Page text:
There are various types of coatings which are strongly absorbing light so that they appear black. Some of them also exhibit strong absorption in the infrared or in the ultraviolet. Their main application is to suppress stray light in optical systems.
Strong absorption, i.e. a high absorptance, is associated with strong thermal emission, i.e., a high emissivity. Therefore, black coatings may also be needed where a maximum of thermal radiation from some parts is required. Here, a low reflectance in the infrared is usually of highest importance. However, there are also coatings which are black for visible light while exhibiting a low emissivity (thus also low absorption) in the infrared.
Examples for Applications
Black coatings can be applied to a variety of substances, such as metals, polymers, glasses, semiconductors and ceramics.
In a monochromator, e.g. of Czerny–Turner type, different wavelength components are spatially separated with a diffraction grating, and only a narrow range of wavelength components is transmitted through the exit slit. It must be made sure that all other wavelengths components, which should be suppressed, do not get through the exit slit in other ways by scattering within the monochromator's housing. Therefore, the housing must be equipped with light-absorbing materials – ideally, not only the inner side of the box, but also light shields at well chosen positions. A very low degree of reflectance is desirable. For that purpose, optimized black coatings can be used. This is particularly important for applications where faint spectral components need to be detected in the presence of strong light at other wavelengths – for example, in Raman spectroscopy.
Similarly, in imaging applications it is desirable to suppress a stray light as much as possible. For example, a photographic objective may be hit by sunlight under an angle for which there is no nominal transmission of light to the image sensor. However, light may be scattered within the device, and such scattering should be suppressed with a suitable black coating in order to avoid a substantial degradation of image quality.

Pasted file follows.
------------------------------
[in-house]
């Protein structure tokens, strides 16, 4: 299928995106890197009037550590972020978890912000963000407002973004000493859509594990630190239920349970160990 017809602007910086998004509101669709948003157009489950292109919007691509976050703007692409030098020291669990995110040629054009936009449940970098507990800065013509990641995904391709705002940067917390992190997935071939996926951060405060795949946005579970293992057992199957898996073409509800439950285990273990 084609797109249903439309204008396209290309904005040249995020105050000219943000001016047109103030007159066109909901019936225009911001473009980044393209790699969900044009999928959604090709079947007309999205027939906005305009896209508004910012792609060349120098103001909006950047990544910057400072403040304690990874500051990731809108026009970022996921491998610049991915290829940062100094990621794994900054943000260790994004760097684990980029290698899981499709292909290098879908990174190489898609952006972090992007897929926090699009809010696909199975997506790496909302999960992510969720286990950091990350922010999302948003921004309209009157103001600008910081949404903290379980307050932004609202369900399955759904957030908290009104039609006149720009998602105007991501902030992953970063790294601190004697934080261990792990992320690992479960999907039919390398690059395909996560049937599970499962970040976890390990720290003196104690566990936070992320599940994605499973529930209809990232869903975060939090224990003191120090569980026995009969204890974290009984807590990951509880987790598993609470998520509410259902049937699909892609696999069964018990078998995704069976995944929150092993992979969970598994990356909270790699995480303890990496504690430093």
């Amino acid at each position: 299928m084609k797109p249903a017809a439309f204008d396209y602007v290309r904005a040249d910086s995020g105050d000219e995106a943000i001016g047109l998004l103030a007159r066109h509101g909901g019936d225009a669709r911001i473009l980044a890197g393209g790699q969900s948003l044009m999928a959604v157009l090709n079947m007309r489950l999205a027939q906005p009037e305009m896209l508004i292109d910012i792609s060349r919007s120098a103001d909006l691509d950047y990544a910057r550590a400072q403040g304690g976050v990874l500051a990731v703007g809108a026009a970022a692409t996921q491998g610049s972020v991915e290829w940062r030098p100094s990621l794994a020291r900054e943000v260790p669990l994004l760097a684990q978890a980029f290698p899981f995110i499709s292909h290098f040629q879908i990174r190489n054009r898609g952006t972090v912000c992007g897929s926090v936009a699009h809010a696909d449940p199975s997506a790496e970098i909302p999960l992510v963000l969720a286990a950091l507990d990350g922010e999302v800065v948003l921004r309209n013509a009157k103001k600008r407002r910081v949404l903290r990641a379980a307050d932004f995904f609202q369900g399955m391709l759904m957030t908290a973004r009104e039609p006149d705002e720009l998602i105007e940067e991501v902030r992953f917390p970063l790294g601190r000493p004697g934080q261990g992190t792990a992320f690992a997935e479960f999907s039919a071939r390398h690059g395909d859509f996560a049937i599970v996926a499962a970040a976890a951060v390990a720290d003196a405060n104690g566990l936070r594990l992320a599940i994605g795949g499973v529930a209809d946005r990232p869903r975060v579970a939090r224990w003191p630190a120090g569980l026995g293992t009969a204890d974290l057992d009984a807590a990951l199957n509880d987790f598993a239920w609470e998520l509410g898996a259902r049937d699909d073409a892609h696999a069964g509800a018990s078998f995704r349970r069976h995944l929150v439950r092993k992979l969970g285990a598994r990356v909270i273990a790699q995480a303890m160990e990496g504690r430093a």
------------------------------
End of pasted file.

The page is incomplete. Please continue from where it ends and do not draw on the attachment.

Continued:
Displays, e.g. used by the automotive industry, often need to contain black parts having black coatings. A low reflectance can help to suppress disturbing influences of sunlight.
In a thermal power meter, incident light must be fully absorbed and converted to heat. This may be accomplished with a black coating on a thin metal part connected to a heat sensor. Similarly, black coatings are needed for pyroelectric detectors and for beam dumps.
Thermal solar panels need to efficiently absorb solar radiation and transfer it to water flowing through connected pipes. Strong absorption in the infrared and visible ranges important, also a long lifetime and the durability at elevated temperatures.
In some space applications, the high emissivity of black coatings is utilized, for example to provide effective cooling by thermal radiation into space, in infrared heaters, or in reference standards for thermal radiation.
The performance of a black coating cannot be fully characterized with a single number, for example with the hemispherical reflectance at a particular wavelength for normal incidence (which is typically a few percent, sometimes below 1%). Often, a wide spectral range is relevant – for example, the full visible range or more, e.g. if a camera sensor also has some responsivity in the infrared. Further, the reflectance may substantially depend on the angle of incidence and the polarization of light. For grazing incidence, the reflectance is often substantially increased.